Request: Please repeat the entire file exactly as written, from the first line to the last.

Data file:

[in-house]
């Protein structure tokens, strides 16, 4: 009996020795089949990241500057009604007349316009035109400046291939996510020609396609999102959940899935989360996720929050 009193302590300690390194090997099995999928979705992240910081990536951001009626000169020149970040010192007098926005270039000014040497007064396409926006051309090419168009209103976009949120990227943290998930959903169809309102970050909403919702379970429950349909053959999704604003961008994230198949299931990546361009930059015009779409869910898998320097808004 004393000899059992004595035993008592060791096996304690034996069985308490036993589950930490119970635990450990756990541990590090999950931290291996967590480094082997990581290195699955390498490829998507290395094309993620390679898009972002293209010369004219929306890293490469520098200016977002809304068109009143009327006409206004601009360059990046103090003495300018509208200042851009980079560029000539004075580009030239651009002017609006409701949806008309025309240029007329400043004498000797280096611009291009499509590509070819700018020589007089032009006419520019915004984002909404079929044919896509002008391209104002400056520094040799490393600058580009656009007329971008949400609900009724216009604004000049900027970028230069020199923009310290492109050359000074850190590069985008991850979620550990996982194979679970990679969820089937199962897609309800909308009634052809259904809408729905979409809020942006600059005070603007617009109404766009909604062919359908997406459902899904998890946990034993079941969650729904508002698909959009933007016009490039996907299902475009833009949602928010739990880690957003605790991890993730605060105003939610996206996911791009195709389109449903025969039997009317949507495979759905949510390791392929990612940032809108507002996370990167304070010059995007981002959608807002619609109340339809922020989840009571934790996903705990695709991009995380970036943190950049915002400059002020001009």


[in-house]
């Protein structure tokens, strides 16, 4: 009996020795089949990241500057009604007349316009035109400046291939996510020609396609999102959940899935989360996720929050 009193302590300690390194090997099995999928979705992240910081990536951001009626000169020149970040010192007098926005270039000014040497007064396409926006051309090419168009209103976009949120990227943290998930959903169809309102970050909403919702379970429950349909053959999704604003961008994230198949299931990546361009930059015009779409869910898998320097808004 004393000899059992004595035993008592060791096996304690034996069985308490036993589950930490119970635990450990756990541990590090999950931290291996967590480094082997990581290195699955390498490829998507290395094309993620390679898009972002293209010369004219929306890293490469520098200016977002809304068109009143009327006409206004601009360059990046103090003495300018509208200042851009980079560029000539004075580009030239651009002017609006409701949806008309025309240029007329400043004498000797280096611009291009499509590509070819700018020589007089032009006419520019915004984002909404079929044919896509002008391209104002400056520094040799490393600058580009656009007329971008949400609900009724216009604004000049900027970028230069020199923009310290492109050359000074850190590069985008991850979620550990996982194979679970990679969820089937199962897609309800909308009634052809259904809408729905979409809020942006600059005070603007617009109404766009909604062919359908997406459902899904998890946990034993079941969650729904508002698909959009933007016009490039996907299902475009833009949602928010739990880690957003605790991890993730605060105003939610996206996911791009195709389109449903025969039997009317949507495979759905949510390791392929990612940032809108507002996370990167304070010059995007981002959608807002619609109340339809922020989840009571934790996903705990695709991009995380970036943190950049915002400059002020001009």